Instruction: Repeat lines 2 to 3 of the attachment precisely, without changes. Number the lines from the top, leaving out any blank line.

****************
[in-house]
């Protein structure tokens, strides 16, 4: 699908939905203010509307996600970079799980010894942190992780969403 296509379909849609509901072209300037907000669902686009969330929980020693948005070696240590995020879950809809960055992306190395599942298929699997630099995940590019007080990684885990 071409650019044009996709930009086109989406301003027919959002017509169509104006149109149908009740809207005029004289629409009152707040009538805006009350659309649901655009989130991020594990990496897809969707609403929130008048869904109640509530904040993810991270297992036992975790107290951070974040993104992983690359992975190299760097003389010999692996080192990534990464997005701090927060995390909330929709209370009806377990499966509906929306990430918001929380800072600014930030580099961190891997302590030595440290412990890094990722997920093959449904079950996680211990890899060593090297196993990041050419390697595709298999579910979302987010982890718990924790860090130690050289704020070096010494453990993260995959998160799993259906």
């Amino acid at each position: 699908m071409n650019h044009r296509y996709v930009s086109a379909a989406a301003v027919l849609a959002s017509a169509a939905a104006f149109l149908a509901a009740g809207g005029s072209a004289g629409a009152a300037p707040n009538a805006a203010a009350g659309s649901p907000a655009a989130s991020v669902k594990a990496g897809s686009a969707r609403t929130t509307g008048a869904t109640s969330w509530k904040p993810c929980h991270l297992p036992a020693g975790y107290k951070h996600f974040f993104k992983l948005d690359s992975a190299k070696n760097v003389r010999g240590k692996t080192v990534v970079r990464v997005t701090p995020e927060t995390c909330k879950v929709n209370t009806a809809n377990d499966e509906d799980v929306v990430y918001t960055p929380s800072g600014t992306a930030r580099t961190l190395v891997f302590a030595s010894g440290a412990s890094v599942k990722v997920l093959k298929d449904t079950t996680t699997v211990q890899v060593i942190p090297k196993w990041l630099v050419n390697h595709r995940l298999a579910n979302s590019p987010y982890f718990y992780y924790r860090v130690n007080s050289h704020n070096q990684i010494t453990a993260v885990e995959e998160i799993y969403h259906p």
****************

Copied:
């Protein structure tokens, strides 16, 4: 699908939905203010509307996600970079799980010894942190992780969403 296509379909849609509901072209300037907000669902686009969330929980020693948005070696240590995020879950809809960055992306190395599942298929699997630099995940590019007080990684885990 071409650019044009996709930009086109989406301003027919959002017509169509104006149109149908009740809207005029004289629409009152707040009538805006009350659309649901655009989130991020594990990496897809969707609403929130008048869904109640509530904040993810991270297992036992975790107290951070974040993104992983690359992975190299760097003389010999692996080192990534990464997005701090927060995390909330929709209370009806377990499966509906929306990430918001929380800072600014930030580099961190891997302590030595440290412990890094990722997920093959449904079950996680211990890899060593090297196993990041050419390697595709298999579910979302987010982890718990924790860090130690050289704020070096010494453990993260995959998160799993259906």
């Amino acid at each position: 699908m071409n650019h044009r296509y996709v930009s086109a379909a989406a301003v027919l849609a959002s017509a169509a939905a104006f149109l149908a509901a009740g809207g005029s072209a004289g629409a009152a300037p707040n009538a805006a203010a009350g659309s649901p907000a655009a989130s991020v669902k594990a990496g897809s686009a969707r609403t929130t509307g008048a869904t109640s969330w509530k904040p993810c929980h991270l297992p036992a020693g975790y107290k951070h996600f974040f993104k992983l948005d690359s992975a190299k070696n760097v003389r010999g240590k692996t080192v990534v970079r990464v997005t701090p995020e927060t995390c909330k879950v929709n209370t009806a809809n377990d499966e509906d799980v929306v990430y918001t960055p929380s800072g600014t992306a930030r580099t961190l190395v891997f302590a030595s010894g440290a412990s890094v599942k990722v997920l093959k298929d449904t079950t996680t699997v211990q890899v060593i942190p090297k196993w990041l630099v050419n390697h595709r995940l298999a579910n979302s590019p987010y982890f718990y992780y924790r860090v130690n007080s050289h704020n070096q990684i010494t453990a993260v885990e995959e998160i799993y969403h259906p």